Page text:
For over 10 years I’ve lived in Lincolnshire, and now Rutland, and have met some wonderful people who have had many and varied careers and then given it all up to follow a passion. In my new series I’m hoping to introduce some of them.

The second in my series was a meeting with Jamie Wild from Red Hill Farm, near Barrowden in Rutland.

I'll never make a wildlife photographer

He showed me around and I even saw a lamb being born which was magical. I was chilled to the bone, despite my thermals (well a girls got to do,what a girls got to do!), when he casually threw into the conversation that I could deliver the next lamb. Well that wasn’t in my plan. Am I squeamish? I’ve never really had an opportunity to find out, but I was about to. So before I knew it I was taking off my jewellery and doing my thing. I’ll spare you the details, needless to say soap and water were required! But oh I came away with such a buzz. My little lamb was a darling thing and as I left was bonding with mother and big sister and all were doing well. Will I still eat lamb? Definitely if it’s from Red Hill Farm.

Terrible quality photo but you didn't want to see the gore did you!

 

Antiques they’re greener

For a long time I’ve been writing about how to mix old or antique furniture with more contemporary pieces to create a more eclectic look in your home. Well now I have another reason for buying antiques: they’re greener.

It's all in the detail

After years of falling prices antiques are now as cheap as they have ever been withwhat is often called brown furniture selling for very low prices. Don’t get me wrong, antiques can still be investment pieces, the good Gillows, Liberty and Chippendales are still commanding exceptional prices, and good quality Georgian and Victorian pieces are still making good money at auction.  But it can be cheaper to buy an antique piece, than its flat pack equivalent, and importantly it will hold its value. And what is really important is that this is a greener option too. During the 1980’s elegant mahogany and oak furniture saw something of a renaissance in the auction houses as we clamored to fill our houses with period pieces but in the 1990s and 2000s we started looking to the future. Scandinavian design was very much in fashion and we moved away from ‘brown furniture’.  A few of us still sold these pieces, often hand painted to emulate the Scandinavian look but flat pack and the rise of Ikea seemed to take over.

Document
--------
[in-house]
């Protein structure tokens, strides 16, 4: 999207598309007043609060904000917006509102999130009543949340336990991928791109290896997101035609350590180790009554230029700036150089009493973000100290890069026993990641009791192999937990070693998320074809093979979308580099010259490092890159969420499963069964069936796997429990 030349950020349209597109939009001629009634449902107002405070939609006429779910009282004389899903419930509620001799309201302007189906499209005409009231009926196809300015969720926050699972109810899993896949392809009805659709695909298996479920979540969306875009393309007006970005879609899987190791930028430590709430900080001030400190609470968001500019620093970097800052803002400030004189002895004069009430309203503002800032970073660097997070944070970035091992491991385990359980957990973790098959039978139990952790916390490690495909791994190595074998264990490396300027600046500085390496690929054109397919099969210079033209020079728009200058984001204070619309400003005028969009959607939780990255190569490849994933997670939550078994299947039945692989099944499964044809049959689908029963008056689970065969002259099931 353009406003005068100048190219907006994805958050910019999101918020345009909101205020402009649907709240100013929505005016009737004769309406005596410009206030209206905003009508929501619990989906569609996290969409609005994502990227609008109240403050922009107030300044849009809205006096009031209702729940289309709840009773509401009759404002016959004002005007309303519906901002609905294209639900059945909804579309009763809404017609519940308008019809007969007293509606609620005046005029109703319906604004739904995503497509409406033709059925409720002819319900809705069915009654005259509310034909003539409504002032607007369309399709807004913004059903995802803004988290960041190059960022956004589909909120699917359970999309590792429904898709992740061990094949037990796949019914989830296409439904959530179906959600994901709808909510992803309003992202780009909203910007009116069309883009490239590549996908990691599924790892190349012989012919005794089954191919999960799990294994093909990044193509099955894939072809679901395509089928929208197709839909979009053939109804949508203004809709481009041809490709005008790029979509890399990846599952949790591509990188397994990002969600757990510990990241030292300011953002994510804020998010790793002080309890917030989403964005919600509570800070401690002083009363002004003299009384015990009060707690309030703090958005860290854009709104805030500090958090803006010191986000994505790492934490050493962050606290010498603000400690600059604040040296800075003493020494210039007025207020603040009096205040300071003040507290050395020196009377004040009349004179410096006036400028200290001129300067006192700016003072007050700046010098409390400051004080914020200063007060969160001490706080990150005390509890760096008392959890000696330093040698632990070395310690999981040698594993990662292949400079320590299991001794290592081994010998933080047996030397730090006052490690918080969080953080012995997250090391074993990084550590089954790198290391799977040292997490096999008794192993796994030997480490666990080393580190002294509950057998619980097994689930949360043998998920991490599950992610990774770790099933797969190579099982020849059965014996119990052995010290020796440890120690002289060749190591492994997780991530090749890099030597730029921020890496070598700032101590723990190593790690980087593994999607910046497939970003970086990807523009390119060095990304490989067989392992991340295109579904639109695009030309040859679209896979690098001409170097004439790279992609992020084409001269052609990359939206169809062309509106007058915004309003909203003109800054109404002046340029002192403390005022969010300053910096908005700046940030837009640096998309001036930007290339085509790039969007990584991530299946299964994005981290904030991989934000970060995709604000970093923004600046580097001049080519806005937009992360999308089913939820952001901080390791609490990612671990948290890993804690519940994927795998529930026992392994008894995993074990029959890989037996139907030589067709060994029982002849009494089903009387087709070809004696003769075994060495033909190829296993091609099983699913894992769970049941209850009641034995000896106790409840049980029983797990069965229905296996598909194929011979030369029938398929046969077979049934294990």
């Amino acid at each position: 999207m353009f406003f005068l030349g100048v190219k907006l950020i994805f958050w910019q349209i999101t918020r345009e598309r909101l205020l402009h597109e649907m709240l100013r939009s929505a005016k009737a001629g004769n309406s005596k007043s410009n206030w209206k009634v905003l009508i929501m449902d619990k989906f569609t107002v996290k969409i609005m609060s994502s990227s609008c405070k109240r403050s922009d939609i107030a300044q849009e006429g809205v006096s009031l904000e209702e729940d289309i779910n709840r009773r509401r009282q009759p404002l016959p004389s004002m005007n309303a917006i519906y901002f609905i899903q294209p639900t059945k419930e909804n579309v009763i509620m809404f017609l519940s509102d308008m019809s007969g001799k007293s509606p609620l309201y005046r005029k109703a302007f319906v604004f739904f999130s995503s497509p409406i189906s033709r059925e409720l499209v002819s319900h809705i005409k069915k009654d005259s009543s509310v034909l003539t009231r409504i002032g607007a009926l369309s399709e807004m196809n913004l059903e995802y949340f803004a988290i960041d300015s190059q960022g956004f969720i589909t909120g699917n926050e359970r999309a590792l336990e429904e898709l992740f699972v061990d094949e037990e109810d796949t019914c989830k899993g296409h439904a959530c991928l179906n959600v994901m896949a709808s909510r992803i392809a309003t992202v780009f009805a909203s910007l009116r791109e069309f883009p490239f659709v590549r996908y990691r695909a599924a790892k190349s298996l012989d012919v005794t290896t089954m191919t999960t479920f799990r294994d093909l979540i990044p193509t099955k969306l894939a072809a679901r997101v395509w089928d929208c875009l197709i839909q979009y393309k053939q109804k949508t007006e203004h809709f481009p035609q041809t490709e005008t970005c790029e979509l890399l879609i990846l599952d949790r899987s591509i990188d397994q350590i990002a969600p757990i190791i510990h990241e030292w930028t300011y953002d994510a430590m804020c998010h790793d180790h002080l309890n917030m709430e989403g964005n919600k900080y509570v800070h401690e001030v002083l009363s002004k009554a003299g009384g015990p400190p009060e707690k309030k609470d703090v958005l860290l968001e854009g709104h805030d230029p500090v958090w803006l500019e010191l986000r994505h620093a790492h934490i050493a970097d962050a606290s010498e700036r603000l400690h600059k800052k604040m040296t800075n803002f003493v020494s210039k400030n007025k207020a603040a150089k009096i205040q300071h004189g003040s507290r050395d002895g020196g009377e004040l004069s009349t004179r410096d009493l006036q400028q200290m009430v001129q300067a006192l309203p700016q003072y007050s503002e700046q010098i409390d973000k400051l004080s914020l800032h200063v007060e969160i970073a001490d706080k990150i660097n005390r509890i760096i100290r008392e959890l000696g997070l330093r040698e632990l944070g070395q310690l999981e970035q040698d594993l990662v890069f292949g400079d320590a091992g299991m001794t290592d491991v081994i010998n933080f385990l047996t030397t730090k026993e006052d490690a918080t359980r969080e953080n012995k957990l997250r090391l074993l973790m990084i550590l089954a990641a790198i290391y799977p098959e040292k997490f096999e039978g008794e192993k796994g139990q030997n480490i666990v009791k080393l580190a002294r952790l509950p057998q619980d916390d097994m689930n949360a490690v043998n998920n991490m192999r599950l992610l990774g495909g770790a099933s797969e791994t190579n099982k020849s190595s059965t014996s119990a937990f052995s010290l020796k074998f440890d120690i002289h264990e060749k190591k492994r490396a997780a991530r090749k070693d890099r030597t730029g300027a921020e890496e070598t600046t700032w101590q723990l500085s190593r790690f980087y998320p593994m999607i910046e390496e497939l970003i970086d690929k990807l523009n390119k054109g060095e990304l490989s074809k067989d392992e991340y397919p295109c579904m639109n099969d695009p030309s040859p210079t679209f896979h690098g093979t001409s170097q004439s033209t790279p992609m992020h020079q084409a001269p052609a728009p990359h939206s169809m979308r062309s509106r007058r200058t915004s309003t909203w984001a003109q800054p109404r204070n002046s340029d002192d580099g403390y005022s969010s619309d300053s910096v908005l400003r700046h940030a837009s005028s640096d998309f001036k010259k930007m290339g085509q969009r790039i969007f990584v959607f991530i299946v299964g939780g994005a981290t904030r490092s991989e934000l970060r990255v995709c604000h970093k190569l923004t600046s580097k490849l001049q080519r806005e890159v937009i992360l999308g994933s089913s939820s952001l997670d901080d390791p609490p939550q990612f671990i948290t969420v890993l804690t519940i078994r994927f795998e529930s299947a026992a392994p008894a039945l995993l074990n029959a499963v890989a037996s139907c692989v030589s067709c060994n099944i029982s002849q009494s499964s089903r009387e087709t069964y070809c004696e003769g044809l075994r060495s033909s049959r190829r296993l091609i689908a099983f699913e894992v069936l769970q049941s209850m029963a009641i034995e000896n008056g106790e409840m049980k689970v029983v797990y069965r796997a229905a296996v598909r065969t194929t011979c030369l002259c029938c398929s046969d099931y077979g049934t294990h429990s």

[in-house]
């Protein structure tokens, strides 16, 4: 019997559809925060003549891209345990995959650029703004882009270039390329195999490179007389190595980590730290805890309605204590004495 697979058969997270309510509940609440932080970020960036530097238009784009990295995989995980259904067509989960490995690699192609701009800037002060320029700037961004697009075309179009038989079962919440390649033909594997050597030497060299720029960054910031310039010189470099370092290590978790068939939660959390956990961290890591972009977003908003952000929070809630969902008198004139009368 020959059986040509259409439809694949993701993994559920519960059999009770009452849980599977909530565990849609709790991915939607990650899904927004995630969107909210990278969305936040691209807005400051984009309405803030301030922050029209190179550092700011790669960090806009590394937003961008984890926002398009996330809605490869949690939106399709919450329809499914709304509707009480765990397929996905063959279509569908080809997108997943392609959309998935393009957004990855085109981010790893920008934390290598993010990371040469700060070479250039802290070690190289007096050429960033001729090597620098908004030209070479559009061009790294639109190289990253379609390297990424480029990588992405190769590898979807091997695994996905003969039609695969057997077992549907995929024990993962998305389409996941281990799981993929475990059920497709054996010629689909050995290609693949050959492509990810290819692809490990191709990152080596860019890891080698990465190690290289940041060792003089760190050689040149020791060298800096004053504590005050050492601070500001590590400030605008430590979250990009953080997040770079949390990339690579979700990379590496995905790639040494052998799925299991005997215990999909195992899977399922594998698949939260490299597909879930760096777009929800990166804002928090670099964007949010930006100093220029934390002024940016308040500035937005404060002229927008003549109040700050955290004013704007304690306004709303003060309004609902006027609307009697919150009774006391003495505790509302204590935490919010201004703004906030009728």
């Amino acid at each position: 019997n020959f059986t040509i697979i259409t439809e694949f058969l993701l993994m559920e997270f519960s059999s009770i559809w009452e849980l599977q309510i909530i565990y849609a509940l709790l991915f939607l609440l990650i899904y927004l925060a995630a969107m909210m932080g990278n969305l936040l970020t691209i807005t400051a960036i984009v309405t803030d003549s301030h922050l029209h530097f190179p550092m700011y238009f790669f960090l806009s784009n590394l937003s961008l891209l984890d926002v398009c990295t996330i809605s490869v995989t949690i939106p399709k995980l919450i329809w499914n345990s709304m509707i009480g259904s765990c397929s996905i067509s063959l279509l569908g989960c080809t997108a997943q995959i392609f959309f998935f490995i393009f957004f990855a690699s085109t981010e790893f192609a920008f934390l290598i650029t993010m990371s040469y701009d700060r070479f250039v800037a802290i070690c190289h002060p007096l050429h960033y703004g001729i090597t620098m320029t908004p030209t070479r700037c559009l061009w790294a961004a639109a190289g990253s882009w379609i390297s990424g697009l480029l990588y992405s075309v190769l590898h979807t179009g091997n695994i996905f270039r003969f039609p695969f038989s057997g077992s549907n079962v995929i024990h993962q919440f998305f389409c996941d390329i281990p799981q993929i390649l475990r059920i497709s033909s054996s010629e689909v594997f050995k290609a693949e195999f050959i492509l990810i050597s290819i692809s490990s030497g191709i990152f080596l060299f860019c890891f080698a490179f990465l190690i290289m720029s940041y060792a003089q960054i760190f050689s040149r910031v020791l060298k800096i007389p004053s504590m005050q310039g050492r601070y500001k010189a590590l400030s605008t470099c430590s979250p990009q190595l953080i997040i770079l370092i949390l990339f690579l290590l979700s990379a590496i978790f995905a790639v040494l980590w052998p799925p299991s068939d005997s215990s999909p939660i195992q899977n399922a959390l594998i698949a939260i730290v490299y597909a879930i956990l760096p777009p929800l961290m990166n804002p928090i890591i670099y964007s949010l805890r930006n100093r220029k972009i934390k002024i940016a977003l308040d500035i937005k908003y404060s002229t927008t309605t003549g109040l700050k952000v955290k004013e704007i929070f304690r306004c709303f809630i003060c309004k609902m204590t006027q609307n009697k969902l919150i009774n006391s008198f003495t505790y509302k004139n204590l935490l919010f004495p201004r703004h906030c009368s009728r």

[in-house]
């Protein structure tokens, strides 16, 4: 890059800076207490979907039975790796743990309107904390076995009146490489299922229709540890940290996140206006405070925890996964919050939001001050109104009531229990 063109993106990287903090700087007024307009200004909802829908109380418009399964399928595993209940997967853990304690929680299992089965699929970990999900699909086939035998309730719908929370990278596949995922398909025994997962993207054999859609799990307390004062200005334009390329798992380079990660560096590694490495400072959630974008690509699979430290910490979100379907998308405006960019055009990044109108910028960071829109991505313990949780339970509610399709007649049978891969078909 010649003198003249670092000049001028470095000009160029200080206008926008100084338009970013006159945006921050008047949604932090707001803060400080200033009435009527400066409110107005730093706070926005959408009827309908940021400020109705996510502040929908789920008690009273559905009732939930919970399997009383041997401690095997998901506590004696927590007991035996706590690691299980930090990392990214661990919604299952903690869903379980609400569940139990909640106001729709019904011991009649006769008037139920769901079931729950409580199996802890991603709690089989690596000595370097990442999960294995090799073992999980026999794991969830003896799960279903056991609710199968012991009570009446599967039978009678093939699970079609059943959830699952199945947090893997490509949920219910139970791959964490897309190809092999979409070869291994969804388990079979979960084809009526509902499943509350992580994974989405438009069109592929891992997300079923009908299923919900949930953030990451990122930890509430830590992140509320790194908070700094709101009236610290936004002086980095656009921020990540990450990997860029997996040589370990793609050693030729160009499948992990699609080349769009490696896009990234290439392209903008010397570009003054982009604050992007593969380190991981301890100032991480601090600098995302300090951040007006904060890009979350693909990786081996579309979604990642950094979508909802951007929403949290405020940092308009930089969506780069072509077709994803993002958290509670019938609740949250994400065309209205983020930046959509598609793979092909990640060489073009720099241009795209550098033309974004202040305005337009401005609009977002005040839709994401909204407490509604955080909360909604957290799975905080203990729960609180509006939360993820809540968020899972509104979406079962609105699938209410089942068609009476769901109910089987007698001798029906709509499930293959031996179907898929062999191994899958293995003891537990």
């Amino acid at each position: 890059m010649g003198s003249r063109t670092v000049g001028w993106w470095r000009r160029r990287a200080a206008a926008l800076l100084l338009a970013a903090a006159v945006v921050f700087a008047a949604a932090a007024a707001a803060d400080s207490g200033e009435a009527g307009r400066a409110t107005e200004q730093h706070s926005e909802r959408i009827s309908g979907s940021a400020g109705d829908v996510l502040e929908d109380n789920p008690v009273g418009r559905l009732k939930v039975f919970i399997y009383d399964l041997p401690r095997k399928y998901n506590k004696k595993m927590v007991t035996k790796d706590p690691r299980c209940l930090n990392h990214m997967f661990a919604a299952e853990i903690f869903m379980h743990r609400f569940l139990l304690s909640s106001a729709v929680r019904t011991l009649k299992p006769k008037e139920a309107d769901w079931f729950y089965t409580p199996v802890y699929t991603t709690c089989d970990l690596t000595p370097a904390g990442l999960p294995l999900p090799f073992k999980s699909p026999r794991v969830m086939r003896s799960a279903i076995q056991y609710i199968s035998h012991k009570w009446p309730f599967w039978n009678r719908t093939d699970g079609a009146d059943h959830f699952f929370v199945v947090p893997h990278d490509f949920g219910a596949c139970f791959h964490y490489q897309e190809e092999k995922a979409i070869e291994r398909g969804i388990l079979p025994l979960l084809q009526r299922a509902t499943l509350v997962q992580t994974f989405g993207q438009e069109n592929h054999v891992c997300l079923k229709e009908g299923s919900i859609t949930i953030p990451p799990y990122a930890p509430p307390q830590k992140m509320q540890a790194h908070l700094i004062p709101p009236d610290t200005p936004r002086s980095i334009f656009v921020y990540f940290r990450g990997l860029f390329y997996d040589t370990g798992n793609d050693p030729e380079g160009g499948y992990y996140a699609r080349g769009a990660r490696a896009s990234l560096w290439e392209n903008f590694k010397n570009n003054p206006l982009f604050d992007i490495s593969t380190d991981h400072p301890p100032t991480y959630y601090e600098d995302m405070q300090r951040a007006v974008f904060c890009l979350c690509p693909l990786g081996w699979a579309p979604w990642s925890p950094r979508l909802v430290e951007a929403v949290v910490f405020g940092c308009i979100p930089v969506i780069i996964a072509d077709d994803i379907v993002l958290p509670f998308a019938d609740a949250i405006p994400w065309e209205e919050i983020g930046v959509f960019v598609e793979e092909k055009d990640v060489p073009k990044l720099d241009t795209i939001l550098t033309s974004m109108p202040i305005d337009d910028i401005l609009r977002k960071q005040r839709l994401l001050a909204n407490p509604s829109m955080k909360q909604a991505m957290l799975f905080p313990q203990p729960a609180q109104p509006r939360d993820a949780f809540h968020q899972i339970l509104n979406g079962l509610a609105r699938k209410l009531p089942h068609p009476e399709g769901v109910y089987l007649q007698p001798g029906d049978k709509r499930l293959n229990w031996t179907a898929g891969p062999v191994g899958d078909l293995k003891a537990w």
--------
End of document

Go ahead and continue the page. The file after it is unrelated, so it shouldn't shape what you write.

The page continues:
It may not be fashionable, but i've always loved 'brown' furniture

I now think we will see a shift away from flat pack furniture, not least because you can now pick up a well made, solid wood piece which will last for another 100 years or more for the equivalent price and it’s greener too. The energy and materials needed to make it have already been used so its impact on the planet and our precious resources is negligible. Your modern flat pack furniture uses new wood and energy to manufacture it, it’s probably made of particle board, fibre board and polyurethane/acrylic paint, it uses petroleum products and energy and will last 5 – 50 years if you’re lucky.

So if you’re looking to a brighter, greener future, take a look at what’s on sale at our local auction houses and antique centres. You’ll be surprised at how quickly you’ll come to love a little piece of history in your home.